San Fransico Botanical Garden4

If there’s ever a season punctuated by flowers, it’s spring. After shaking off winter’s hold, nature has burst back into life with balmy weather, perfume clouds, and falling petals. Whether you’re interested in seeing the bulbs that have started peeking through the dirt, indulging in fruits and veggies that are straight from the vine, or getting up close and personal with exotic plants that can bite, there’s no better time to visit a botanical garden than springtime, even though many are open year-round, thanks to greenhouse magic.

From Atlanta’s thousands of orchids to Arizona’s cacti collections, these five botanical gardens are sure to give you spring fever—anytime of year.

 

The Desert Botanical Garden

Phoenix, Arizona

Desert Botanical Garden

Photo courtesy of The Desert Botanical Garden

 

In North America’s hottest desert, there’s a 140-acre oasis, where giant cacti, century plants—slow-growing succulents that bloom only once in their lifetimes—and milkweed erupt from cinnamon-red buttes. Here, among paved paths and numerous hiking trails, wildflowers pop up from the sand in a rainbow of colors, especially if there’s been a little bit of rain.  Thousands of butterflies native to the Southwest bandy under a covered pavilion. During the spring, jazz, R&B, and classical music waft across The Desert Botanical Garden. There are also rotating exhibitions by artists like Larry Kornegay and Carolina Escobars that blend in so seamlessly with the Sonoran Desert, they look like they’ve just sprouted up on their own.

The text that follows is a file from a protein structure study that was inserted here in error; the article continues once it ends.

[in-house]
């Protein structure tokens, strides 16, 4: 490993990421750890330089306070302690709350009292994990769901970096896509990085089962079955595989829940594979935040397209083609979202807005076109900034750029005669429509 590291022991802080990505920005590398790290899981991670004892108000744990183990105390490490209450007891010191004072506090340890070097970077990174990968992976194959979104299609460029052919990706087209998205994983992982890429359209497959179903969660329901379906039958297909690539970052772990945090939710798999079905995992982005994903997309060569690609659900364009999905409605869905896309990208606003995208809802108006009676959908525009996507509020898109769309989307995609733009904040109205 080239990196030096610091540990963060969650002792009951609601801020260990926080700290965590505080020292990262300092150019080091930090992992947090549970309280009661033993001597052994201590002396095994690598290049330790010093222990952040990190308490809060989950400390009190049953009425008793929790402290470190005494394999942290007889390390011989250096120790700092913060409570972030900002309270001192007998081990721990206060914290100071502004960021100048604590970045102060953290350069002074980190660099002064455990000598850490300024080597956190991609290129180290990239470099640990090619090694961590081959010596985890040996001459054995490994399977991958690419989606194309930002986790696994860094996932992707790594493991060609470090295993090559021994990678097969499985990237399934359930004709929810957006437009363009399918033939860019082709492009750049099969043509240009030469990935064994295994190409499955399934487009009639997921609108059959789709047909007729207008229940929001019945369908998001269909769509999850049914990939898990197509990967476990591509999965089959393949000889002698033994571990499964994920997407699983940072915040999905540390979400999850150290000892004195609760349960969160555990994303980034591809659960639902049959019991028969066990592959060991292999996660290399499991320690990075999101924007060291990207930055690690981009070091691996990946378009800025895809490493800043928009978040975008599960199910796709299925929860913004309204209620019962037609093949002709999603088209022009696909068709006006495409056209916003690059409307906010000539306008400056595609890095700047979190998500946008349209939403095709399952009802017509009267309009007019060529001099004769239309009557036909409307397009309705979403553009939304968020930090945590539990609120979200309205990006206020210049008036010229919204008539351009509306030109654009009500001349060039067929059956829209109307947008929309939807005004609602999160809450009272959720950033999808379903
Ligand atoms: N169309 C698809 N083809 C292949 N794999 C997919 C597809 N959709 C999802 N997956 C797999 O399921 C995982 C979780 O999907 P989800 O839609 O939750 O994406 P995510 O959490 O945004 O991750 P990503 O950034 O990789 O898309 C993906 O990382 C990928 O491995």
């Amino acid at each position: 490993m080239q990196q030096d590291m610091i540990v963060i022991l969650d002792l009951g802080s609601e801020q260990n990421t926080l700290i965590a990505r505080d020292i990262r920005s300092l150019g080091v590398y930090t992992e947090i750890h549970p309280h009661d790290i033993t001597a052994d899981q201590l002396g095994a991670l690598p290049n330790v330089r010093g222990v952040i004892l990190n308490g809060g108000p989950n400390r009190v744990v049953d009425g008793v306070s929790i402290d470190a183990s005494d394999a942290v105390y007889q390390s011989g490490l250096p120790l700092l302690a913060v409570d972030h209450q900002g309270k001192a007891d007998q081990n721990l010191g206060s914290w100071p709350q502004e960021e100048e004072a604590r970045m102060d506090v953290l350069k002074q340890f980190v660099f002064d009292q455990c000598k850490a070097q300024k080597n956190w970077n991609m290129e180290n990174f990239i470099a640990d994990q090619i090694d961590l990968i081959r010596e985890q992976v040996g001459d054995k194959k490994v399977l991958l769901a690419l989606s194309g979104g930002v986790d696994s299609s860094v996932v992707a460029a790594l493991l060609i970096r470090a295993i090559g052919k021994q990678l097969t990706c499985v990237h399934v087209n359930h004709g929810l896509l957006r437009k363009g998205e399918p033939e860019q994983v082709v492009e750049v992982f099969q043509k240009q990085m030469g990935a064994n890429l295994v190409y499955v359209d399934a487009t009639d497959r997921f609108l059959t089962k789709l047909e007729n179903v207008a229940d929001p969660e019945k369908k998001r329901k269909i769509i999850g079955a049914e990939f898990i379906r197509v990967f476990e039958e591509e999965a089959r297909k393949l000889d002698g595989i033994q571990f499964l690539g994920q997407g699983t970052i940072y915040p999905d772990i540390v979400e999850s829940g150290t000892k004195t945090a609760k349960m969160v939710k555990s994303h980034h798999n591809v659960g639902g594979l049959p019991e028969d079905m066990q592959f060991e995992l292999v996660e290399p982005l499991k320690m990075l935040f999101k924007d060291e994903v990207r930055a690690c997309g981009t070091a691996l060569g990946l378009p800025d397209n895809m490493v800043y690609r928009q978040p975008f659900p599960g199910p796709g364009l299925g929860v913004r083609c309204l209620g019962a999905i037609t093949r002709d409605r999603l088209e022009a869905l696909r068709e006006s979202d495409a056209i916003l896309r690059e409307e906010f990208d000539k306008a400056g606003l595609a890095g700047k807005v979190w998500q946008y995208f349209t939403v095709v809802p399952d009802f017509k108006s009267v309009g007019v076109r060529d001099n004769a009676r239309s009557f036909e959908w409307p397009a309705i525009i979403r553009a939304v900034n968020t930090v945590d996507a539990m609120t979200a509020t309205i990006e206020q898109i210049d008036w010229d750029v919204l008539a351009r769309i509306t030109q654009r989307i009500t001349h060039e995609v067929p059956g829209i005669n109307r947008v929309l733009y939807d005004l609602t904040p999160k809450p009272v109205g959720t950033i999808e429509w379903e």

Desert Botanical Garden1

Photo courtesy of The Desert Botanical Garden

 

The Topiary Park

Columbus, Ohio

The Topiary Park

Photo courtesy of Friends of the Topiary Park

 

Molded from yew shrubs, 67 topiaries reaching 12 feet tall transform this seven-acre downtown park in Columbus, Ohio, into a living sculpture garden. The brainchild of local artist James T. Mason—who shaped the bronze frames and planted the associated greenery—and his then-wife Elaine, who served as the original topiarist, it includes traditional park features: sidewalks, benches, picnic tables, flower beds, and a man-made lake, where boat-shaped topiaries float beside water lilies.

Topiary Park

Photo courtesy of Friends of the Topiary Park

The Topiary Park’s centerpiece, an interpretation of Georges Seurat’s A Sunday on La Grande Jatte, is a collection of men, women, children, and petsthat’s believed to be the only topiary version of a painting in existence.  “The Topiary Park is a landscape of a painting of a landscape,” Mason says. “It plays upon the relationships between nature, art, and life.”

 

Atlanta Botanical Garden

Atlanta, Georgia

Atlanta Botanical Garden

Photo courtesy of the Atlanta Botanical Garden

 

At the Atlanta Botanical Garden, there’s a 12-foot-wide, 600-foot-long suspension bridge that floats among the branches of oaks, hickories, and poplars.  Here, in the Storza Woods, 40 feet above a patchwork of azaleas, camellias, and trillium, pairs of red-tailed hawks perch on the lowest branches,  waiting to snag squirrels and songbirds.

Atlanta Botanical Garden

Photo courtesy of the Atlanta Botanical Garden